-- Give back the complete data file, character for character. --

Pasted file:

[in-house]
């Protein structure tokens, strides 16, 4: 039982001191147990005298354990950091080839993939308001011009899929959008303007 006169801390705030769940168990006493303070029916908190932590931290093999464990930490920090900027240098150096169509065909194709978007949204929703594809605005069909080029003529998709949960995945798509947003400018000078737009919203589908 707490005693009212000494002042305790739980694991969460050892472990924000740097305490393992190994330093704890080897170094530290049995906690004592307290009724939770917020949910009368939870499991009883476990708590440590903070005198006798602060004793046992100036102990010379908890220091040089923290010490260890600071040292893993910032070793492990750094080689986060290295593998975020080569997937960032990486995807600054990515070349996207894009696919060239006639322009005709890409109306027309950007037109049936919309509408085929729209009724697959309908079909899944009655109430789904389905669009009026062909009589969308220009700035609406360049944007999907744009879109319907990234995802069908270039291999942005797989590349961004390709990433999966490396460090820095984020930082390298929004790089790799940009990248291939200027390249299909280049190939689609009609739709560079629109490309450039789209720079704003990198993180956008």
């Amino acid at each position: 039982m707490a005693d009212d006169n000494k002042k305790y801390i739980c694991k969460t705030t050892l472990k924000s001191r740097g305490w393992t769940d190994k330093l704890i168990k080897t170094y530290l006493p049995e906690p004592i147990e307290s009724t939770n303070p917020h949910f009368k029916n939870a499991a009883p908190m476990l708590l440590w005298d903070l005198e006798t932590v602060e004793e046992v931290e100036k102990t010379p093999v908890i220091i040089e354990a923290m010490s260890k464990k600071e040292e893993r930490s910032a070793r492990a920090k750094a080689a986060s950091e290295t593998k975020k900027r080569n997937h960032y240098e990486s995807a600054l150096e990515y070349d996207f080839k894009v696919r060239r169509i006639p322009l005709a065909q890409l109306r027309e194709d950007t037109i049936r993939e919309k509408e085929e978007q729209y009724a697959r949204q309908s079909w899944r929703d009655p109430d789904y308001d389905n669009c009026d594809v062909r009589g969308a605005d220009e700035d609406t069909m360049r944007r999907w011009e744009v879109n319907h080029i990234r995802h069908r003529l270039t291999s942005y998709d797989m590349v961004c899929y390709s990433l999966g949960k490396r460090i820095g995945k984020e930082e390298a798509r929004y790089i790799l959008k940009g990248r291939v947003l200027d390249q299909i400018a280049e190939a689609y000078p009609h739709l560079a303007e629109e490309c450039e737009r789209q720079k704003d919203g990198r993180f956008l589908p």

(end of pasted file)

[in-house]
């Protein structure tokens, strides 16, 4: 039982001191147990005298354990950091080839993939308001011009899929959008303007 006169801390705030769940168990006493303070029916908190932590931290093999464990930490920090900027240098150096169509065909194709978007949204929703594809605005069909080029003529998709949960995945798509947003400018000078737009919203589908 707490005693009212000494002042305790739980694991969460050892472990924000740097305490393992190994330093704890080897170094530290049995906690004592307290009724939770917020949910009368939870499991009883476990708590440590903070005198006798602060004793046992100036102990010379908890220091040089923290010490260890600071040292893993910032070793492990750094080689986060290295593998975020080569997937960032990486995807600054990515070349996207894009696919060239006639322009005709890409109306027309950007037109049936919309509408085929729209009724697959309908079909899944009655109430789904389905669009009026062909009589969308220009700035609406360049944007999907744009879109319907990234995802069908270039291999942005797989590349961004390709990433999966490396460090820095984020930082390298929004790089790799940009990248291939200027390249299909280049190939689609009609739709560079629109490309450039789209720079704003990198993180956008």
């Amino acid at each position: 039982m707490a005693d009212d006169n000494k002042k305790y801390i739980c694991k969460t705030t050892l472990k924000s001191r740097g305490w393992t769940d190994k330093l704890i168990k080897t170094y530290l006493p049995e906690p004592i147990e307290s009724t939770n303070p917020h949910f009368k029916n939870a499991a009883p908190m476990l708590l440590w005298d903070l005198e006798t932590v602060e004793e046992v931290e100036k102990t010379p093999v908890i220091i040089e354990a923290m010490s260890k464990k600071e040292e893993r930490s910032a070793r492990a920090k750094a080689a986060s950091e290295t593998k975020k900027r080569n997937h960032y240098e990486s995807a600054l150096e990515y070349d996207f080839k894009v696919r060239r169509i006639p322009l005709a065909q890409l109306r027309e194709d950007t037109i049936r993939e919309k509408e085929e978007q729209y009724a697959r949204q309908s079909w899944r929703d009655p109430d789904y308001d389905n669009c009026d594809v062909r009589g969308a605005d220009e700035d609406t069909m360049r944007r999907w011009e744009v879109n319907h080029i990234r995802h069908r003529l270039t291999s942005y998709d797989m590349v961004c899929y390709s990433l999966g949960k490396r460090i820095g995945k984020e930082e390298a798509r929004y790089i790799l959008k940009g990248r291939v947003l200027d390249q299909i400018a280049e190939a689609y000078p009609h739709l560079a303007e629109e490309c450039e737009r789209q720079k704003d919203g990198r993180f956008l589908p």